The Norman Conquest and its resulting state concealed these differences: indigenous elites were eradicated or replaced, and feudal rule was introduced by a Norman elite whose language—Normano-French—was understood only by that class. Norman society could be joined only by adopting Norman identity. Accordingly, many subjects opted to shed their culture and language, often changing their family names to conceal their conquered identities.
As the Normans lost their territories on the continent, their state and center of culture moved across the channel to present-day England. With this shift, the Norman elite increasingly identified itself as English, adopting a form of southern English and standardizing its use and pronunciation. English became the language not just of peasants but also of the elites—even if dialects and accents firmly marked out the perpetual inferiority of nonstandard English speakers. Accordingly, the development of a new state identity created the basis of a national identity within it, with Normano-English becoming synonymous with the identity of those within England’s boundaries. This new form of elite Englishness was, after the Union of the Crowns in 1603 and Kingdoms in 1707, transformed into Britishness, as the related Scottish and English ruling families were enjoined. Britishness became an overarching imperial identity, eventually conveyed through Union Flags and maps of the Empire in Victorian-era classrooms throughout the United Kingdom. Identity construction became an active responsibility of the state, as it included and excluded different groups and characteristics over time.
Perhaps the most inclusive British identity emerged in the wake of WWII, where the national achievement of Britons in prevailing in a second war with Germany was compounded by the collective successes of the NHS, the nationalization of industries and the creation of the welfare state. With unprecedented security in life for people from most backgrounds, people began to buy more fully into the idea of a British identity grounded in a state that looked after everyone.
EMPIRE’S HANGOVER AND THE LOSS OF SUBSTANCE
There have been two major factors in the dissolution of this inclusive British identity. In the first instance, the loss of Britain’s empire and the growing revulsion felt by large numbers of the populace at the legacy of empire ensured that Britishness became associated with notions of racism, supremacism, and abuse. Britain’s postcolonial hangover has been perpetuated by failures in Afghanistan and the greater Middle East. This has created an inward and fatalistic view of the possibilities of a constructive and progressive foreign policy, even within the confines of a role of global peacemaker or peacekeeper. The postcolonial hangover in the United Kingdom’s liberal center means that there is genuine ambivalence about Britishness, with feelings of pride in Britain’s progressive social policies on gender, sexuality, and race but concern about its role as an ally to the United States, Israel, and Saudi Arabia. Others, particularly in the outlying regions, are increasingly hostile to the notion of Britishness, regarding it as a concept that made sense only in a colonial context. The notion of Englishness as an apparently patriotic counterbalance to this ambivalence has actually helped create intuitive (and ironic) support in UKIP for the prospect of Scottish independence and the dissolution of the Union.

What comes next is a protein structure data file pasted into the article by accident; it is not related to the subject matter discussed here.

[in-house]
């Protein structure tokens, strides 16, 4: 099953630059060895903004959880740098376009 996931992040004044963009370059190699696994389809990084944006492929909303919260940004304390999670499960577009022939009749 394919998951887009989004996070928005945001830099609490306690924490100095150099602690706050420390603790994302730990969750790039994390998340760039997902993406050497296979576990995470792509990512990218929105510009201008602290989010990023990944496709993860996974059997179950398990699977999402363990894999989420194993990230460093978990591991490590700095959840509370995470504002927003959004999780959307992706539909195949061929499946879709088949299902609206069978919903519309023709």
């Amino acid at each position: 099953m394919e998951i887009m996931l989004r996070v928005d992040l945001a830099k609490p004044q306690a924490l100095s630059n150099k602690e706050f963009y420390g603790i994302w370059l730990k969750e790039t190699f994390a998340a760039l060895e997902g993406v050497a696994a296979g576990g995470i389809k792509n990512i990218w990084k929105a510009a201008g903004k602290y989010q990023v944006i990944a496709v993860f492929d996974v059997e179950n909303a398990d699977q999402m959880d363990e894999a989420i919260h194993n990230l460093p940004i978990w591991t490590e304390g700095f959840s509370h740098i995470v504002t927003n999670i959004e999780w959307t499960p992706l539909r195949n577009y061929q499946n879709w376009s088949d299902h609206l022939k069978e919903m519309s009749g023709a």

In the second, the United Kingdom’s search for identity is being shaped through exclusion from prior sources of security. Britain’s experience of industrial dispute and dysfunction in the 1970s laid the foundations for the stripping back of the state through Thatcherism. The idea was that the state should perform a “night watchman” role, protecting life, liberty, and property but not interfering in the economy to redistribute wealth or provide the extensive support associated with traditional welfarism. The night watchman state’s neoliberal reforms emphasized and rewarded individualism, privatized nationalized industries and resources, dismantled the welfare state, and cut back the scope of the NHS. An unintended consequence of these policy changes was the removal of the communal institutions around which a postwar British identity had been built—concepts into which people bought, and from which the generation of baby boomers who have endorsed neoliberal reform had benefited. The dissolution of British collectivism and the rise of the night watchman has, in turn, fostered a poor-weather national identity; collectivism appearing largely in the face of external threats. In short, the United Kingdom has been, at best, a series of state-nations—relatively and unevenly successful projects in identity formation by specific state apparatuses. With those apparatuses diminishing even further, local and parochial identities are reappearing.